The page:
Page 111 - Jewish Book Annual Volume 21

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105
L
e f tw ic h
— I
srael
Z
a ngw il l
Yet Zangwill worked on two planes—as well as being an Eng-
lish writer he was a Jewish writer in the full sense of that word,
even though his language was English and not Yiddish or He-
brew. No less a Yiddish writer than Sholem Asch has called
Chi ldren of the Ghet to , Dreamers of the Ghet to
and the
K ing
of Schnorrers
“classics of Jewish literary creation, which strongly
influenced all Jewish literature.” He acknowledged his own debt
to Zangwill, as he acknowledged his debt to Peretz. “Zangwill
is not below Peretz or Shalom Aleichem,” he said. “He is the
classic of Jewish literature in English.” To me Sholem Asch
spoke of Zangwill as a Jewish folk writer as much as those who
wrote in Yiddish, his folk being the foreign Jews in White-
chapel, his father and his father’s compatriots who had come
from the old home in the Russian Pale and had brought their
language and their folk ways and their folk memories and their
folk stories with them. Zangwill sublimated them into English
literature.
Dr. Nachman Syrkin, Yiddish writer and founder of Socialist
Zionism, raised Zangwill’s place even higher, saying “Zangwill
was the first to lift up the Ghetto to greatness. In Mendele,” he
said, “the Ghetto life is a life of foolishness, darkness, misery and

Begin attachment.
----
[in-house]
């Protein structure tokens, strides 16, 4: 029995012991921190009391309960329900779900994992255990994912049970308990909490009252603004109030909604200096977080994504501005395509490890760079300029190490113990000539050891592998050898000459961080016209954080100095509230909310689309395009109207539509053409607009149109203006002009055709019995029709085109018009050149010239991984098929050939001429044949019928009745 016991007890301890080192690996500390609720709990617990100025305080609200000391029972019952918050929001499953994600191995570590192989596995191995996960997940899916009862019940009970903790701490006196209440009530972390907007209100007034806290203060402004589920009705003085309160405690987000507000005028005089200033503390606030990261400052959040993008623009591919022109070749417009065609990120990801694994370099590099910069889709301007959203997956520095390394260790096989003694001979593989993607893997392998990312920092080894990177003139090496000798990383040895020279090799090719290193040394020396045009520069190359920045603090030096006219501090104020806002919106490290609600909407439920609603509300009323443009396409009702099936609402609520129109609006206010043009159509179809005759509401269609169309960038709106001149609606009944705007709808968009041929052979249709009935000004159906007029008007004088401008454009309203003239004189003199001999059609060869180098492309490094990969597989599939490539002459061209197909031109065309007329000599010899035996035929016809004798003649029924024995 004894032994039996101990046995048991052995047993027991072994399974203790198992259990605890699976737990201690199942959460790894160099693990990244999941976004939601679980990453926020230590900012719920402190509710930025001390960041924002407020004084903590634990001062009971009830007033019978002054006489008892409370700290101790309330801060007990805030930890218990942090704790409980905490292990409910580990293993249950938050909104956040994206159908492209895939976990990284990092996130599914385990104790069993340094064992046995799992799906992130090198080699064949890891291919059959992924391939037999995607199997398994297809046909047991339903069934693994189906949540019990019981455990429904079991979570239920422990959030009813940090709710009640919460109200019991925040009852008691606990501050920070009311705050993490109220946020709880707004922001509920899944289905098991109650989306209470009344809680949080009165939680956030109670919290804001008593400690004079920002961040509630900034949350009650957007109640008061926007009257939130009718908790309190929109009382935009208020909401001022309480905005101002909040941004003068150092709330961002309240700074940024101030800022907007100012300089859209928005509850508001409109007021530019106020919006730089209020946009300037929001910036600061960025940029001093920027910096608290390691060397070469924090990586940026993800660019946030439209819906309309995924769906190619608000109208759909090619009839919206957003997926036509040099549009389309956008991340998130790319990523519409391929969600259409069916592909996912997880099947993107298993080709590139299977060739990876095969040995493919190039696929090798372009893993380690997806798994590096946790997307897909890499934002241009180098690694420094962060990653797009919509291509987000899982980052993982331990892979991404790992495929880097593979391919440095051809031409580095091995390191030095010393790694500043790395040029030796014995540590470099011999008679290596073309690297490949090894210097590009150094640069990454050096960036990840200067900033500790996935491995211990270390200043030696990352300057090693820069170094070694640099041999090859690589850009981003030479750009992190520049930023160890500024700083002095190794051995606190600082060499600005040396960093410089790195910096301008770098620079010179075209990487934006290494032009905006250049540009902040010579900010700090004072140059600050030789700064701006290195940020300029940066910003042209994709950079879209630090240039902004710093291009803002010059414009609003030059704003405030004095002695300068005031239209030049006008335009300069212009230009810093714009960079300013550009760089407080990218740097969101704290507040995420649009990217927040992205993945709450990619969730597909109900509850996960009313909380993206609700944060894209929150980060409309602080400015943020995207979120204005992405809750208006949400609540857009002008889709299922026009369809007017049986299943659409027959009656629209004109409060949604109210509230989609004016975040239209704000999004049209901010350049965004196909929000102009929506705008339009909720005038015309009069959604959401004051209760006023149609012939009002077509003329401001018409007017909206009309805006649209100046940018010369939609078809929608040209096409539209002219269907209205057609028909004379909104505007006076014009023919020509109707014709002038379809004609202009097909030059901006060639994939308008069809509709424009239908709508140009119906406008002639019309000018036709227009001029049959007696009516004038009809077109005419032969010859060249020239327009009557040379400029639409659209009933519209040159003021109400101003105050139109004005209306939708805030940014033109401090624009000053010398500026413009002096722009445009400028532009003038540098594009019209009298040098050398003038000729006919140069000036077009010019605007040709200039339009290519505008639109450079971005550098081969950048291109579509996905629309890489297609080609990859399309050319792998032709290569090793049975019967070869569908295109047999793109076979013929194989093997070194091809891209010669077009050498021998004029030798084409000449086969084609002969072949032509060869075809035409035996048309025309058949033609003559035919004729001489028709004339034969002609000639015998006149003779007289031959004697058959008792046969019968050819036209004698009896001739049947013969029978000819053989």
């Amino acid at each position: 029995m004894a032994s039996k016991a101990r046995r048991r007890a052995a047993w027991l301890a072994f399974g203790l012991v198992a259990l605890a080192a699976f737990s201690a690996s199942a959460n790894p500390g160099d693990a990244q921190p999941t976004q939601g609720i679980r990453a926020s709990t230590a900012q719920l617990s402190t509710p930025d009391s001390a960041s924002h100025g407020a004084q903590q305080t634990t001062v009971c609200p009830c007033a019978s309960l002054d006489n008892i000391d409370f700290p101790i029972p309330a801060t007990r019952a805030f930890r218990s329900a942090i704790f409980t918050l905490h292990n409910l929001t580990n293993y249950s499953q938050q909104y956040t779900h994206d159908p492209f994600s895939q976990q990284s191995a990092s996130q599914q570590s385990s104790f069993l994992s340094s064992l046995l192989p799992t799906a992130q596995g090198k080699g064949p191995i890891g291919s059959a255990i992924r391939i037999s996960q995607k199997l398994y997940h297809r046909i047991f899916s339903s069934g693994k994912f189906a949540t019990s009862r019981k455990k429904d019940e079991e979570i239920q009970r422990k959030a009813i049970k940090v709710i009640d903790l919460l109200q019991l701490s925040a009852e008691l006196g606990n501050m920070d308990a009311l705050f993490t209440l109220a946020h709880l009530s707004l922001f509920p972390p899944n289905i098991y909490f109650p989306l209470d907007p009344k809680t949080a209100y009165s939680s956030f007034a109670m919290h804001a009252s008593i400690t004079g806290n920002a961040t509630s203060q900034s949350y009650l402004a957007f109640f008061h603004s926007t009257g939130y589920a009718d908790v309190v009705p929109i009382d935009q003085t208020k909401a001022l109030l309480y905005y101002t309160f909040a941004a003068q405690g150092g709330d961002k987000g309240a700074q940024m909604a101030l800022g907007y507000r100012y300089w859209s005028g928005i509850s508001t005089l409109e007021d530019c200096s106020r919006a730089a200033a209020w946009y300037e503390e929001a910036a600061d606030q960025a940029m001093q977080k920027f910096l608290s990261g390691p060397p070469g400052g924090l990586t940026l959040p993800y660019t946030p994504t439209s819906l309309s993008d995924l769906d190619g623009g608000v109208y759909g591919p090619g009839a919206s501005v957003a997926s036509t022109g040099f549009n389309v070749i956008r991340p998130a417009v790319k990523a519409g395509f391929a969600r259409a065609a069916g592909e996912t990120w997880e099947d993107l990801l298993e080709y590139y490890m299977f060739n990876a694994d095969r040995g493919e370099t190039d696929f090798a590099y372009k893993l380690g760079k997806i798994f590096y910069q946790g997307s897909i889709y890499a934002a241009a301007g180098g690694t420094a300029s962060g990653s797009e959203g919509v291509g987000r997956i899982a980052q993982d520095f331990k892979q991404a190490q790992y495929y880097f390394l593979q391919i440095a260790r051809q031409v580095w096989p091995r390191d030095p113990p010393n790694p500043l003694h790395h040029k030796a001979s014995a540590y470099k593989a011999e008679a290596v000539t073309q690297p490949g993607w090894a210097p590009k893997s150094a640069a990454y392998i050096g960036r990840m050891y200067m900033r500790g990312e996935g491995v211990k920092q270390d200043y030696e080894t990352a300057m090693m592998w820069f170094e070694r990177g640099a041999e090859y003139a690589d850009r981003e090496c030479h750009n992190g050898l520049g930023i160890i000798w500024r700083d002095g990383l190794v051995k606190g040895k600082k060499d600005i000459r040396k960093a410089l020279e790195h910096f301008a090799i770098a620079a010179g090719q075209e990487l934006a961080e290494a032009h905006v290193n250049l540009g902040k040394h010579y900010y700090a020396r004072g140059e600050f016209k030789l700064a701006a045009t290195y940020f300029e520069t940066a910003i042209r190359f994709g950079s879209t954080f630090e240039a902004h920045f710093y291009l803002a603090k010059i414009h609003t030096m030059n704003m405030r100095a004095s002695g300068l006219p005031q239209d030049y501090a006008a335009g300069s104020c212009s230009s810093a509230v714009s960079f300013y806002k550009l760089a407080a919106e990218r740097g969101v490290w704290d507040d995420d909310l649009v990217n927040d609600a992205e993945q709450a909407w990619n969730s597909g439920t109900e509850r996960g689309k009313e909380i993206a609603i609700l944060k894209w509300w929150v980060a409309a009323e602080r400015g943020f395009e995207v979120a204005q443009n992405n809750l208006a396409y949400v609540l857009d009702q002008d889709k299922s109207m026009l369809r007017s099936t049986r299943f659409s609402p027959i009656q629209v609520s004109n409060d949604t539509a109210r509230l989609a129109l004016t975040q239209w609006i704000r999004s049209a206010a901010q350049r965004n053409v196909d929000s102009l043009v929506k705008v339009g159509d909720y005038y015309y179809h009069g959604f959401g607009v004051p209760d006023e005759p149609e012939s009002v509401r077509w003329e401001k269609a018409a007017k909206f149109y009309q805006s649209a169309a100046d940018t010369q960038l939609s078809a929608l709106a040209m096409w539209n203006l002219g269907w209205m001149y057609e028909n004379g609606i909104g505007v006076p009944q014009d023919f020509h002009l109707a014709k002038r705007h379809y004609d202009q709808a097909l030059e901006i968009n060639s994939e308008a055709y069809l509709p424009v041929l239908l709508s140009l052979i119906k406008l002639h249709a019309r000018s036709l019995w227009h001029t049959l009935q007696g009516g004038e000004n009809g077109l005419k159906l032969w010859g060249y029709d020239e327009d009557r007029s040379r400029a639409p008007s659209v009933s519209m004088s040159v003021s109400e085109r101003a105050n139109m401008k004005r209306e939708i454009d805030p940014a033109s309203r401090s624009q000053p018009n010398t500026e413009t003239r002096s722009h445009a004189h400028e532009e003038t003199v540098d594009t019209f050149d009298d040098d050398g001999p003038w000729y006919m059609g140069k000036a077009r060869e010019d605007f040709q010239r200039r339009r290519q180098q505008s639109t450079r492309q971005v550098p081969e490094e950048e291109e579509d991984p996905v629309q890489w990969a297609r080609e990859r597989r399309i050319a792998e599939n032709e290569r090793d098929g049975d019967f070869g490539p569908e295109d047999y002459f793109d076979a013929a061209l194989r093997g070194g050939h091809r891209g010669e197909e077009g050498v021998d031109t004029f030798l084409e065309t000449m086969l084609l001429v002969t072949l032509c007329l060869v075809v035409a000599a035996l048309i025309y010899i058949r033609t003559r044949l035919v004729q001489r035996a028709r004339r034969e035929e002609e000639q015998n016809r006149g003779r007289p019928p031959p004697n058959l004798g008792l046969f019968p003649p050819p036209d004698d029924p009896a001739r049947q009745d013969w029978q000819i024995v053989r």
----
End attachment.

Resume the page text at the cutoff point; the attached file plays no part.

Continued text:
fear, and being saved from this life is salvation. The children
of the Ghetto were to leave no children in the Ghetto. Sholem
Asch has no Ghetto, no children of the Ghetto, only the Jewish
township. Israel Zangwill is the poet of the Ghetto.”
After Thirty-seven Years
How has Zangwill worn in the thirty-seven years since his
death? I don’t think his reputation stood high when he died in
1926. He was one of the men the new movement in writing in
the 20’s tried to shoulder aside. It was the period of D. H. Law-
rence, James Joyce, T . S. Eliot, Virginia Woolf, Aldous Huxley,
and “they were in revolt against the realism of the novelists who
were the great popular gods of the pre-war generation, Gals-
worthy, Wells, Bennett. Virginia Woolf attacked their whole out-
look.” Shaw, too, and Chesterton and Belloc and Zangwill were
among those the new movement wanted to displace. It was the
time in poetry of Auden and Day Lewis and Spender. They had
also started a New Drama movement, and running at its side
was the Communist Unity Theatre group whose lasting contribu-
tion has been the presentation of that true genius, Sean O’Casey.
There were also in that new movement E. M. Forster (his
Passage to India
appeared in 1924), George Orwell and Dylan
Thomas, though the last two belonged properly to the 30’s. By
1928, two years after Zangwill’s death, Storm Jameson was writ-
ing of Wells, Bennett and Galsworthy as “half-legendary figures.”